This workshop has been cancelled. Please register for the October workshop.
This workshop is designed for family service professionals who are looking to deepen their knowledge and practice in decolonization strategies. We will explore how current practices inform support for Indigenous families, and how we can create space for culturally safe approaches during service delivery. Participants will get the chance to learn through interactive exercises and group work while being guided by the facilitators.
It would be helpful for participants to have some background knowledge in Indigenous Cultural Safety prior to attending this workshop. Indigenous Cultural Safety for Family Support Agencies is available through the BCCF and is also facilitated by Harley Eagle.
- Review Indigenous Cultural Safety in the context of family services
- Learn how to create "ethical spaces" in social work practice
- Explore decolonization strategies in service delivery stages
- Consider creating a community of practice within the field
Dates and Times
Thursday, June 22 and Friday, 23rd from 9:00 a.m. to 12:00 p.m. each day.
About the Facilitators
Harley Eagle is of Dakota and Ojibway Indigenous heritage and a long time resident on Vancouver Island. He is a well experienced consultant and trainer in the fields of transforming conflict, anti-racism, dismantling oppression, cultural safety and trauma healing as well as an Indigenous Cultural Safety educator for the Regional Health Authority on Vancouver Island. He is often contracted to consult and advise organizations, companies and government agencies and invited to speak at conferences both nationally and internationally on issues pertaining to his work. Harley looks to Indigenous life ways to guide his work.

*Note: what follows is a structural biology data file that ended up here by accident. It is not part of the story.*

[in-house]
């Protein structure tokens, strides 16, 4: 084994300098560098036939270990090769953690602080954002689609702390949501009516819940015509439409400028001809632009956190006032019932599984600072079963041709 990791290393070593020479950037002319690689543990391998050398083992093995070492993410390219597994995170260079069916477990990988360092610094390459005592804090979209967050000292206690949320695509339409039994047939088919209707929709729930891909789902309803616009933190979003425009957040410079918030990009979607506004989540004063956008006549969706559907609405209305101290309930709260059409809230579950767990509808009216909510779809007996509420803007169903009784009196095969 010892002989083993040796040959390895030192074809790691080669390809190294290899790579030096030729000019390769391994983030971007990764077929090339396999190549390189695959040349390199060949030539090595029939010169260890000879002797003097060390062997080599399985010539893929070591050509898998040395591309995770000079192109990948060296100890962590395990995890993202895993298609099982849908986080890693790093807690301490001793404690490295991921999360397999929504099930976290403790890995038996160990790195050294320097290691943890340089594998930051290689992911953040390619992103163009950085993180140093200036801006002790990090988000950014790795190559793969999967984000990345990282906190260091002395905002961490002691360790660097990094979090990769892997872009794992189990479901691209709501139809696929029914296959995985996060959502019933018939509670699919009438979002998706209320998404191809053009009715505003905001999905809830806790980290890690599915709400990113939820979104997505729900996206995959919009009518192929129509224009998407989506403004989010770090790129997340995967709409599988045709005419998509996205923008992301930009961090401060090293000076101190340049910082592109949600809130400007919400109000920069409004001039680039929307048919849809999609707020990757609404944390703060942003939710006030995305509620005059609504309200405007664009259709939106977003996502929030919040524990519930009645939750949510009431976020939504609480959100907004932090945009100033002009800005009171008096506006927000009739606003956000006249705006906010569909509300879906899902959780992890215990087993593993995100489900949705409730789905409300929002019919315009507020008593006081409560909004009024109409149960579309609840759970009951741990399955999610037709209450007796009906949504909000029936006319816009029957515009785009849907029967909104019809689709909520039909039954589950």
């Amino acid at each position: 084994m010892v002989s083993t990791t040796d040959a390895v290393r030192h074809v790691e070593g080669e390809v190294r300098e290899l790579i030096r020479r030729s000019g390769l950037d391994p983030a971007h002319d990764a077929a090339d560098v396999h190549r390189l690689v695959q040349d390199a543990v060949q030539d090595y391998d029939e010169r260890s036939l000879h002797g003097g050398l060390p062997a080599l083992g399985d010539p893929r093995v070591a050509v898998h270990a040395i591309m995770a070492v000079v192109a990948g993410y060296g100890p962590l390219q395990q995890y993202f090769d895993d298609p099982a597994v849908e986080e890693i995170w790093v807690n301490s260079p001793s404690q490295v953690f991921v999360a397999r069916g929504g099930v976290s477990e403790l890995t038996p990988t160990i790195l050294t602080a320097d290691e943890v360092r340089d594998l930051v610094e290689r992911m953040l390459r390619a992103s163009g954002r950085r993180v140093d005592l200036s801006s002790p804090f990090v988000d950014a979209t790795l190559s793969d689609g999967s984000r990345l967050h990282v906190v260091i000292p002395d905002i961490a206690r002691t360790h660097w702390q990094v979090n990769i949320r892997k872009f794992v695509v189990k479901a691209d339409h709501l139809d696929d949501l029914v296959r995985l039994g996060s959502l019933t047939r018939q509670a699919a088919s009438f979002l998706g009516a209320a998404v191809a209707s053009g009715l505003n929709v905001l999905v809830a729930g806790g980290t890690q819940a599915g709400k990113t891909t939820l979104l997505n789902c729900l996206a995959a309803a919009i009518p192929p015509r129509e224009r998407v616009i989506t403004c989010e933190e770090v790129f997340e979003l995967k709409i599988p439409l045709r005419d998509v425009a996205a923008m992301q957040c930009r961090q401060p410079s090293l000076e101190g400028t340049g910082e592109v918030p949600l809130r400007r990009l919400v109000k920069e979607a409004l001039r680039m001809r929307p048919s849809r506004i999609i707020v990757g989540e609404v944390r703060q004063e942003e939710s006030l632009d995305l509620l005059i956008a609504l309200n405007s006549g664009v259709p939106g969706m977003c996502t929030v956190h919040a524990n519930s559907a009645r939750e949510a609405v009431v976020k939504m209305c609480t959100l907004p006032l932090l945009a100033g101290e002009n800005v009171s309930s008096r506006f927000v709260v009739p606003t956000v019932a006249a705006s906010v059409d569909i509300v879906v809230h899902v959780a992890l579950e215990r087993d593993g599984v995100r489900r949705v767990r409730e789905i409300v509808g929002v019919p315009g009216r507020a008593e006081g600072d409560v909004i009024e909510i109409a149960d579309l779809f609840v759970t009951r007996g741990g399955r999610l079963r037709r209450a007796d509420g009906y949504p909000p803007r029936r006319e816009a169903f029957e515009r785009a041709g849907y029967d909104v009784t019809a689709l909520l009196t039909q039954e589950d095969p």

Azadeh Miley is a Registered Clinical Counsellor (RCC) and an Approved Clinical Supervisor (ACS) with the BCAAC and holds a Master’s Degree in Counselling Psychology. She is the Lead for the Integrated Child and Youth Teams with Fraser Health and provides guidance and clinical supervision to children, youth, and family programs in the Fraser Region. In her previous role Azadeh was a clinical supervisor for family preservation and reunification programs as well as youth services programs with Sources Community Resources. Azadeh enjoys working with youth and families while adapting a culturally safe and trauma-informed lens. Azadeh has also been taking leadership on an organizational level towards reconciliation and decolonization of mental health and social services programs. She has been guiding programs and staff in recognizing colonized practices and considering how to weave decolonization into the fabric of programs.
The price of this workshop is per-person.
This workshop is not guaranteed to run. We need a minimum number of participants.
This training will be taking place via Zoom. Participants will be emailed a link to join the session.